Simon McBurney on survival in the Amazon and why his audience need headphones
Simon McBurney

Simon McBurney tells Susan Mansfield about survival in the Amazon jungle and why audiences at his new show will have to wear headphones

In the last week of a July, many a director is burning the midnight oil, putting the finishing touches to their Edinburgh show, and Simon McBurney is no exception. The creative force behind Complicite has been known to take a show right up to the wire – it’s said he once made up an ending on opening night – so the fact that The Encounter, due to have its premiere at the Edinburgh International Festival next weekend, is still a work in progress is no surprise.

“It’s in bits all over the floor,” he says. “In fact we’re still awaiting some pieces, which for some reason have not been supplied to us. My mind has not supplied them. I’m in the crucible, stoking coal in the furnace.”

McBurney is the writer and sole performer in The Encounter, though there is a sizeable creative and technical team: the show is “logistically fairly complicated”, with each member of the audience wearing headphones. “It’s very terrifying to be opening at the International Festival,” McBurney says.

“I’ve never had the show in front of an audience so I don’t know whether it’ll work. The curious thing is that things don’t seem to get easier. I thought that maybe they would get easier because you would have more experience, but they seem to get a great deal harder.”

It’s hard, too, to talk about a show which is still being made, so we let the conversation meander round its edges, from a journey up the Amazon to a soundproof room in Watford, elements which are even now coalescing into a piece of theatre. Oh, and the nature of consciousness. McBurney has been fascinated by it since he made Mnemonic in 1999. “If I were to ask you, ‘Are you conscious?’, you’ll say ‘Yes I am conscious’. But the curious thing is, the more you ask yourself that question, the more doubtful it becomes. Such a tiny proportion of our lives is spent being conscious. You’re not really conscious of your breakfast digesting or what is going on inside your cells, and yet that is part of who you are.”

Conversation with McBurney is like this, by turns, deep, provocative, confiding. His polymath mind grazes over a range of subjects, always questioning, wanting to learn. Sometimes he falls silent, deep in thought. A distinctive figure with a dishevelled head of grey hair, he combines a sense of contemplation with a vigorous energy. A look over his accomplishments shows how busy he is.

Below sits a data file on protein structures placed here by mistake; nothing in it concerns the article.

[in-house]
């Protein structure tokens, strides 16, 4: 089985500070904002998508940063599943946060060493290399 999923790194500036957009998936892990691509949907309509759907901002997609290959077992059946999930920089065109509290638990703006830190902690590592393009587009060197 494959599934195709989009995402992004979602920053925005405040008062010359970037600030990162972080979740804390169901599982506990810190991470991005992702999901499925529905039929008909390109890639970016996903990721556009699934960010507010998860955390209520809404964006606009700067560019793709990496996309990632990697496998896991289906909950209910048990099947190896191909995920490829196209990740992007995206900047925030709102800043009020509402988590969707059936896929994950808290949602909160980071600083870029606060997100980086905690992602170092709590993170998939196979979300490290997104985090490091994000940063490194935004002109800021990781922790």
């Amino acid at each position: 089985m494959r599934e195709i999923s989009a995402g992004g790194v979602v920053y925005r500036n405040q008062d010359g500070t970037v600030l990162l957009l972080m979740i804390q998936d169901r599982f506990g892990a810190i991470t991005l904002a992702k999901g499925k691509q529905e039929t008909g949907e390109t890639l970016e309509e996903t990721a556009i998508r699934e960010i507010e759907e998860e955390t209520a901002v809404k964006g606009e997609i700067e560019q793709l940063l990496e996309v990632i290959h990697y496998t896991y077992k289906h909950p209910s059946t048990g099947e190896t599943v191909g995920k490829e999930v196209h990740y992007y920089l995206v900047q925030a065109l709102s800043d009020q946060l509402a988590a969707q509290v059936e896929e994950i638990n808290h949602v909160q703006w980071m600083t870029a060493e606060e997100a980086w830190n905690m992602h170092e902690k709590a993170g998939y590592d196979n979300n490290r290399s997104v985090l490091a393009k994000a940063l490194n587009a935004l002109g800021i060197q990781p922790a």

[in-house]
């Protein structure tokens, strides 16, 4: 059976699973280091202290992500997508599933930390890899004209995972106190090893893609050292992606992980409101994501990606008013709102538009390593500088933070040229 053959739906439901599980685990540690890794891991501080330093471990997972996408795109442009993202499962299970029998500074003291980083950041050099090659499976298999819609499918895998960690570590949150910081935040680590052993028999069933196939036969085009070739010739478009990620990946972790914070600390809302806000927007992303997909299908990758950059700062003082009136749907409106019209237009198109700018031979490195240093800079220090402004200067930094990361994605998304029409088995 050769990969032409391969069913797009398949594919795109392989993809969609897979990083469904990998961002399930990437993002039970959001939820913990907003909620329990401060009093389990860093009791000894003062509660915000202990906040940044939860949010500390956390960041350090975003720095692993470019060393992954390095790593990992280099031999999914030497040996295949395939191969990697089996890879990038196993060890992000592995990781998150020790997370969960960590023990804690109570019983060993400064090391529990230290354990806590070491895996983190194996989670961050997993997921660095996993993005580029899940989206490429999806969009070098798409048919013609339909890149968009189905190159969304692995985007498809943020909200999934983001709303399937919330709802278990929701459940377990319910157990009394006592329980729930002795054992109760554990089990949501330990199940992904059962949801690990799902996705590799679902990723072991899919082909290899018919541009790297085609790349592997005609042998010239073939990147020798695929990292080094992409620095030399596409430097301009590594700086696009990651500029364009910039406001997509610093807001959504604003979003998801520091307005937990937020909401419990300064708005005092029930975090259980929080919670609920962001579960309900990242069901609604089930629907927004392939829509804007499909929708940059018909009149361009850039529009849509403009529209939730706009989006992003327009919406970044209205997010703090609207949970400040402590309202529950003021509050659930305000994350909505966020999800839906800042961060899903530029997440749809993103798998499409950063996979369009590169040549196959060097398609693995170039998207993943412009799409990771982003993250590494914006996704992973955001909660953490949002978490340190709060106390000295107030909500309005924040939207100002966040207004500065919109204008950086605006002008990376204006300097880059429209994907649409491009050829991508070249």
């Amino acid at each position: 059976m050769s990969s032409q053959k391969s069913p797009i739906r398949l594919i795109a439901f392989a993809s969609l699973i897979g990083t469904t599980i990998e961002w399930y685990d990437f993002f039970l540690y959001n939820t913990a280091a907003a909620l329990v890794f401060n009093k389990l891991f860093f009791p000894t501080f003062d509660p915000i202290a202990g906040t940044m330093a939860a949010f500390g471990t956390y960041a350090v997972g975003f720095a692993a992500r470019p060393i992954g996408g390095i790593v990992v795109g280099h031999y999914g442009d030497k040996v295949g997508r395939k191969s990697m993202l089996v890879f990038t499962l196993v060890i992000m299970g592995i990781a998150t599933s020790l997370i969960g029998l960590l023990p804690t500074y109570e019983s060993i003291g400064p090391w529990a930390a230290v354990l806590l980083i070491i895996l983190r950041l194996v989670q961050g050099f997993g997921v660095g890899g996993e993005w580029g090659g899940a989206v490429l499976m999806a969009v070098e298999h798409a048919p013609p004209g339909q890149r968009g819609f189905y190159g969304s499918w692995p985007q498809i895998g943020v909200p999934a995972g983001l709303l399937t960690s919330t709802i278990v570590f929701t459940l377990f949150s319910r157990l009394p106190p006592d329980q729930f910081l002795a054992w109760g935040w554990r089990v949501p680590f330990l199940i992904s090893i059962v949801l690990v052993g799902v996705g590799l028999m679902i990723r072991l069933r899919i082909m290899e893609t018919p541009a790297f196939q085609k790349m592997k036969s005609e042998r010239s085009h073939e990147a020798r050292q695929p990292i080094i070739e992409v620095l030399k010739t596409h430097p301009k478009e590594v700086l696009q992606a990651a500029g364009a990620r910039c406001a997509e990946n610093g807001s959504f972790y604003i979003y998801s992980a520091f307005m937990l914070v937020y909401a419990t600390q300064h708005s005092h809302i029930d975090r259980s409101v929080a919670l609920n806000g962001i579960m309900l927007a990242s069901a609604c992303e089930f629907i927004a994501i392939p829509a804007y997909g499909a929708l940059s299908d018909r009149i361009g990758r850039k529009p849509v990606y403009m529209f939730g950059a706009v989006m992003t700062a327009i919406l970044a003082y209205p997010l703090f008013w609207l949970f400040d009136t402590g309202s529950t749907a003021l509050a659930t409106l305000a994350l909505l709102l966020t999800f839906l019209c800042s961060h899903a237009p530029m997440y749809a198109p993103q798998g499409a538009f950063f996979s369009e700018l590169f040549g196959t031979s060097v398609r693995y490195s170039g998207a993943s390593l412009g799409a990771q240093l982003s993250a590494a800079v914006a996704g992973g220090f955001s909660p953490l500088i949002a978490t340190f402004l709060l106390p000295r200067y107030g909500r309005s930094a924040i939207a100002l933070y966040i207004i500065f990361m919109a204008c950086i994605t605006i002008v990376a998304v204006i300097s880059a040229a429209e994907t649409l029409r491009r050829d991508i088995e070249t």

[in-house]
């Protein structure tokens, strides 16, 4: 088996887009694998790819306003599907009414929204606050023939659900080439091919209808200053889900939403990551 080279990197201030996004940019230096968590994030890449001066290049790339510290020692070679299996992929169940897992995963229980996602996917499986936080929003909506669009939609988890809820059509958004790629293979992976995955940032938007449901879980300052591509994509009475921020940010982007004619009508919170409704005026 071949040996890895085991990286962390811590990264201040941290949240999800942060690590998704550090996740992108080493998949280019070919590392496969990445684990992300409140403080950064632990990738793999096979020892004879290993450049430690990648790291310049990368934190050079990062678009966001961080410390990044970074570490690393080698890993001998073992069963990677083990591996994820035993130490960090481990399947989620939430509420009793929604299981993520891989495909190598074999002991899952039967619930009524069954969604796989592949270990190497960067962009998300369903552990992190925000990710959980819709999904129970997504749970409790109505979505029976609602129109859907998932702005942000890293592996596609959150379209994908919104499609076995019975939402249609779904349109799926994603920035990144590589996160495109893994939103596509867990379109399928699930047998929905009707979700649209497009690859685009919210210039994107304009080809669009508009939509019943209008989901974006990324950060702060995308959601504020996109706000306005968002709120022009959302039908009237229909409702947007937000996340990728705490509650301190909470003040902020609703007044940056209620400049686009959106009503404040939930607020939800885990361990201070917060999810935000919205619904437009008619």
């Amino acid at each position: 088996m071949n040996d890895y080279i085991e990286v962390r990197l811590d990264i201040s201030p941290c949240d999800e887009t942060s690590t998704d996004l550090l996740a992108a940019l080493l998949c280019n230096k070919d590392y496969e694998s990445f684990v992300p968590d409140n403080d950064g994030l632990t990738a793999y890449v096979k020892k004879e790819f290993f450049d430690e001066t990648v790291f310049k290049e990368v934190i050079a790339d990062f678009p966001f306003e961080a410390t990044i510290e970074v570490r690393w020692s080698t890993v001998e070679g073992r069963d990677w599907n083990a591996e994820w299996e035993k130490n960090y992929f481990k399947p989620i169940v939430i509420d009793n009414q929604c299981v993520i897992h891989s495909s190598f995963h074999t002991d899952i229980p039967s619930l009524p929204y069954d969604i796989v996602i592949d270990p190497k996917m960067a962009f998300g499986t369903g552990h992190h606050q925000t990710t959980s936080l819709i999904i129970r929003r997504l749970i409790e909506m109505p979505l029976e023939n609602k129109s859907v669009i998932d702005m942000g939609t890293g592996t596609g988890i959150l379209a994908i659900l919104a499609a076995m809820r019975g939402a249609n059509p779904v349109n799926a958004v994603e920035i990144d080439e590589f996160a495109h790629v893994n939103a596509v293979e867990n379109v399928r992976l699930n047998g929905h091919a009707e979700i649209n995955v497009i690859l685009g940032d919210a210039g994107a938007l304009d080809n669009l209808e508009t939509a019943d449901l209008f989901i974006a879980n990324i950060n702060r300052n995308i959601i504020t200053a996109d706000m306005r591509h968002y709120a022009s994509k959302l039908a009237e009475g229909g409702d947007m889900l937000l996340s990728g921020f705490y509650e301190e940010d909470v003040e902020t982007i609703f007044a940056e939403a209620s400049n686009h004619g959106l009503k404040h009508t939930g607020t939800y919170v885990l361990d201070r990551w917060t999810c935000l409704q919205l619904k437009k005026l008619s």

He is sought-after as a director (he directed Al Pacino in The Resistible Rise Of Arturo Ui, and the Broadway production of Arthur Miller’s All My Sons, starring John Lithgow and Katie Holmes, to name but two). He was writer and executive producer on Mr Bean’s Holiday and he keeps up an acting career as well, from parts in Harry Potter And The Deathly Hallows: Part 1, The Duchess, The Last King Of Scotland and Mission: Impossible – Rogue Nation, to a regular gig as supercilious Archdeacon Robert in the sitcom Rev.

Complicite cut its teeth at the Fringe, winning the Perrier Award in 1985 for Thatcherite satire More Bigger Snacks Now, and has gone on – as a collaborative “community” with McBurney in charge – to undertake a wide range of productions, from classic plays to adaptations from Bulgakov, John Berger and Haruki Murakami. Complicite’s approach – to draw on a wide range of theatrical techniques, from mime and movement to music and technology, the balance changing with each show, has been enormously influential figure on the next generation of theatre-makers.

The Encounter has its starting point in a book, Amazon Beaming by Petru Popescu, the story of American photographer Loren McIntyre who, in 1969, found himself effectively kidnapped by the Mayoruna people in a remote valley on the border of Brazil and Peru and established a telepathic connection with the tribe’s shaman.

McBurney read it 20 years ago and it stayed with him, but many books do. This one floated to the top of the pile perhaps because it took on a kind of urgency. McIntyre didn’t tell his story for 20 years, only doing so after returning to Brazil in the early 1990s to photograph the destruction of the rainforests.